By Scott Faulkner
Tattooing used to be used to smuggle secret messages across enemy lines during the war
Tattoo fanatic John Follett was so fascinated with body art that he earned a university doctorate in it after nine years of hard graft, and pain.
The part-time student turned his own passion for inked skin into a PhD after realising the subject of tattooing was under-researched, despite its history.
The 36-year-old has just finished his thesis, The Consumption of Tattoos and Tattooing: The Body as Permanent Text.
He has now been awarded a doctorate by the University of Wolverhampton.
"When I started my doctorate there were very few academic books on tattooing so it was like dancing in the dark," says John, who himself has spent more than £1,000 on tattoos.
The world's most tattooed person has 99.9 per cent of his body covered
"Until recently it has been limited in scope and relevance and some of the work available is out of date as it does not encompass the changes linked with tattoo usage that have occurred in the last 25 to 30 years.
"In spite of its importance and linkage to various types of consumption, tattooing has not been adequately or recently investigated in terms of why or how people 'consume' tattoos, and the role of marketing."
John, whose Romanian wife Cristina is also a tattoo fan, says he had his first at 17 but that it wasn't until he turned 25 that he fell in love with tattooing.
The student union research and representation officer admits he has since had his first tattoo covered over with more body art after a disappointing first experience, but that he has no regrets about any of his 'tatts'.
"It's like any passion; when people get tattoos they either get one or go hell for leather, and I became hooked. Now I won't stop until I run out of space.
"I would rather regret something I've done than regret not doing something.
"A lot of people say tattooing shows mental disturbances but that's perception and not true from the work I've looked at.
"It's interesting to note that the negative perceptions of tattoos only really came about since the 1950s - before that it was much more acceptable.
"If you look back to the nineteenth century up until the Second World War the working classes and upper classes had tattoos, as did some members of royalty."
John's friend, Graham Sherry, 30, was one of many people he interviewed in the course of his studies.
Graham's high pain threshold has seen him tattoo more unusual parts of his body, including his armpit!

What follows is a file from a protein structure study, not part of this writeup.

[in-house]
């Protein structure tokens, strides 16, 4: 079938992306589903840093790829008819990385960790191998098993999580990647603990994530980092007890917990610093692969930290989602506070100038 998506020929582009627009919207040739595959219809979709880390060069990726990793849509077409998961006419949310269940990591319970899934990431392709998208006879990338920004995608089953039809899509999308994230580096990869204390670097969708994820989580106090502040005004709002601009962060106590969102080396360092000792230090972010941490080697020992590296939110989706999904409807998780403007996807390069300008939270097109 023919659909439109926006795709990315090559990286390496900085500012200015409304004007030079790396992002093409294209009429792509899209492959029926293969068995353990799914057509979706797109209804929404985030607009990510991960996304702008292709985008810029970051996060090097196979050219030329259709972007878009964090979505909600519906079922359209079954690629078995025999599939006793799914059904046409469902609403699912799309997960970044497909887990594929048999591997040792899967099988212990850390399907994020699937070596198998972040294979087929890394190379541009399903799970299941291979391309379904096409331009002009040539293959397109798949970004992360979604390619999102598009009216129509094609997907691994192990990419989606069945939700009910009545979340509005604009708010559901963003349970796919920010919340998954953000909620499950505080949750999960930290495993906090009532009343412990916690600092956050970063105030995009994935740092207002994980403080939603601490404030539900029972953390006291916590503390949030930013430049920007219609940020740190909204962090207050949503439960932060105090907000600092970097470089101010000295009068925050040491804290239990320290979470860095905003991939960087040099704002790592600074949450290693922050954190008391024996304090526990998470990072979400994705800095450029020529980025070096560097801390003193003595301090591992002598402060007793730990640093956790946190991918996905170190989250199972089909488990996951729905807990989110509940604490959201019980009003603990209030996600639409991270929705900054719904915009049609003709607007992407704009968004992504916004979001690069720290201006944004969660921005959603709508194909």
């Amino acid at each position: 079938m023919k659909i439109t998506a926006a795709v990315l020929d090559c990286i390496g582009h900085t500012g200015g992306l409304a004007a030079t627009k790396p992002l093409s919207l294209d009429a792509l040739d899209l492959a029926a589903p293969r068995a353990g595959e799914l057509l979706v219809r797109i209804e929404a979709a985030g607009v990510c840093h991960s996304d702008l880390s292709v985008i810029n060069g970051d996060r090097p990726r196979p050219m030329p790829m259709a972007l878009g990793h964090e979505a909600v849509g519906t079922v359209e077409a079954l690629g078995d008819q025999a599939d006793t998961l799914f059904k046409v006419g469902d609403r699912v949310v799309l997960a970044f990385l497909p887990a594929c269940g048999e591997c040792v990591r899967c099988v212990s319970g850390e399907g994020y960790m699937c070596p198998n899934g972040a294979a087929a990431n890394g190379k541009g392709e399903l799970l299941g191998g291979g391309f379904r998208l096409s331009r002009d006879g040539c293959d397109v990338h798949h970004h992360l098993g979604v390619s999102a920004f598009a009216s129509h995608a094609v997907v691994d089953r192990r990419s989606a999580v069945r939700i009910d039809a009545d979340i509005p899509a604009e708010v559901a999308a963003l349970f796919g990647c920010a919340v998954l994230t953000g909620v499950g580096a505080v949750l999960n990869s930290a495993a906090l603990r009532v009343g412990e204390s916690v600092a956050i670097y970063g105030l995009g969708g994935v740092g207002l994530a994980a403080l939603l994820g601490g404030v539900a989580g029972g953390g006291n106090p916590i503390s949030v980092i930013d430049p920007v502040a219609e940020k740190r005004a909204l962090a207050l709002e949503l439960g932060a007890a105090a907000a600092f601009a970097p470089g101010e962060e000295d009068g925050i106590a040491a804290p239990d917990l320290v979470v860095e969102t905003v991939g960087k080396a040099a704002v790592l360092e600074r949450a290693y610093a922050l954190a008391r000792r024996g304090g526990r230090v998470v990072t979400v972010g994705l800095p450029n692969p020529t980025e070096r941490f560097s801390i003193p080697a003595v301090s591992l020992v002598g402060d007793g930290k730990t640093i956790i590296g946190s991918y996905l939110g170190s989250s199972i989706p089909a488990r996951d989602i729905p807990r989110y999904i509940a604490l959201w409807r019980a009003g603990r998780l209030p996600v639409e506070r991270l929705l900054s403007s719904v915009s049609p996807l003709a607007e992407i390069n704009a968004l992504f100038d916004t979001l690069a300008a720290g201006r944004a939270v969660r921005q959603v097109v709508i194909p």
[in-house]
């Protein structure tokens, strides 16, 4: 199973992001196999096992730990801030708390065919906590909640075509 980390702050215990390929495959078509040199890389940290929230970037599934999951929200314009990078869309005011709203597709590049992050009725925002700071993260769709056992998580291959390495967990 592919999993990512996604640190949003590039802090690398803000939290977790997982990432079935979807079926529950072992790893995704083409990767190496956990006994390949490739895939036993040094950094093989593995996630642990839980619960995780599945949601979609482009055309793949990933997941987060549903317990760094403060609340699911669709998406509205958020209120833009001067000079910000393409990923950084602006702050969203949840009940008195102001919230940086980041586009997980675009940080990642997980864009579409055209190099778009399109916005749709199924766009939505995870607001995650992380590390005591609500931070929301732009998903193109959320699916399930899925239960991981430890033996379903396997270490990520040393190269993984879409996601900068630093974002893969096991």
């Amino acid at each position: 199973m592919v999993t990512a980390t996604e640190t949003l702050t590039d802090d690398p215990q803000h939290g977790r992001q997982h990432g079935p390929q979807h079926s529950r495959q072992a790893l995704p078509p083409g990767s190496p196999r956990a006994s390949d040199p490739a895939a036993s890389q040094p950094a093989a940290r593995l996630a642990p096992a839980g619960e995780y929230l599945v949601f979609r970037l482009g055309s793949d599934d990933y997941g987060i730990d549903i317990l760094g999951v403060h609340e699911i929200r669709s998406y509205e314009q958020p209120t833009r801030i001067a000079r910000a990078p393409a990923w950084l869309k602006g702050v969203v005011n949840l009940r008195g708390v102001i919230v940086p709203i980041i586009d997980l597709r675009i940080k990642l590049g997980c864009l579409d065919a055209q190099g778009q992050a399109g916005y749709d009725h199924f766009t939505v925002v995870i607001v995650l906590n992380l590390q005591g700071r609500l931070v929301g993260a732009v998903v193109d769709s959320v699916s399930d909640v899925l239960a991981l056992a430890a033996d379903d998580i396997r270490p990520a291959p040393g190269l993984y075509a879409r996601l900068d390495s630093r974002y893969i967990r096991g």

American Samuel O'Reilly invented the first electronic tattoo machine in 1890
"It is like an addiction," admits the unemployed warehouseman.
"People see some of my tattoos and question whether I'm right in the head!
"The tattooist questioned whether I'd be able to handle the pain of my armpit being done but it didn't feel any worse to me.
"My advice to others thinking of having a tattoo is not to rush into anything, visit the studio and see one being done beforehand and speak to the people in the chair if you can.
"The legal age for having a tattoo is 18 but I waited until my 22nd birthday because that was right for me."
Tattooing gained royal approval in 1862 when the Prince of Wales visited the Holy Land and had a Jerusalem Cross tattooed on his arm.
In later life, as King Edward VII, he also had a number of traditional tattoos as did his sons, the Duke of Clarence and the Duke of York, who later became King George V.
Many wealthy Britons and naval officers, following the example of the Dukes, acquired tattoos from Japanese masters.
By 1890 the fad had spread to America, and tattoos were seen on members of the highest social circles.
The word tattoo is from Polynesian 'ta' and the Tahitian 'tatau'
However, the later association of tattoos with sailors, circus 'freaks', prisoners, and motorcycle gangs gave tattoos a negative image.
By the 1960s the counter-culture movement started to change perceptions of tattoos again by celebrating their rebelliousness.
Tattoos appeared to gain acceptability through the 1970s and 1980s and became increasingly popular in the 1990s onwards as more celebrities went under the needle.
Recently a new analysis concluded that the world's oldest tattoos were etched in soot on the body of Ötzi, the 5,300 year-old Tyrolean iceman found by Alpine climbers near the Italian-Austrian border in 1991.
"Tattoos have always been linked with group belonging," asserts John.
"Music and women's liberation have also helped to make tattoos more respectable; there are even references to tattoos in the Bible.
"There was a shift in the 1980s into mainstream culture and the punk, goth and alternative scenes also made tattoos fashionable.
"Tattoos are definitely more acceptable but not absolutely acceptable, especially if it's visible all of the time.
"Mostly I found it is the people working in the industry who choose extreme tattoos."
Professor Christina Goulding, John's PhD tutor at the University's Business School, says his work has contributed to the understanding of existing theory on the notions of permanence and the body, and on 'consumption'.
"It's quite an off-the-wall subject to delve into but when you look at the processes involved it includes many of the marketing concepts such as decision making, loyalty, regret and consumer development; it's quite interdisciplinary.
Naturalist Sir Joseph Banks brought the word 'tattoo' into Britain from Polynesia
"It's a big hurdle cleared to get your PhD and says that you have made a significant contribution to your discipline.
"It's very, very hard to work and study for your PhD so he deserves a lot of credit for completing his."
She adds: "I had my ears pierced when I was 16 and fainted then so the thought of having a tattoo is frightening!
"John has had so many and I don't think even he can put his finger on the absolute essence of tattooing."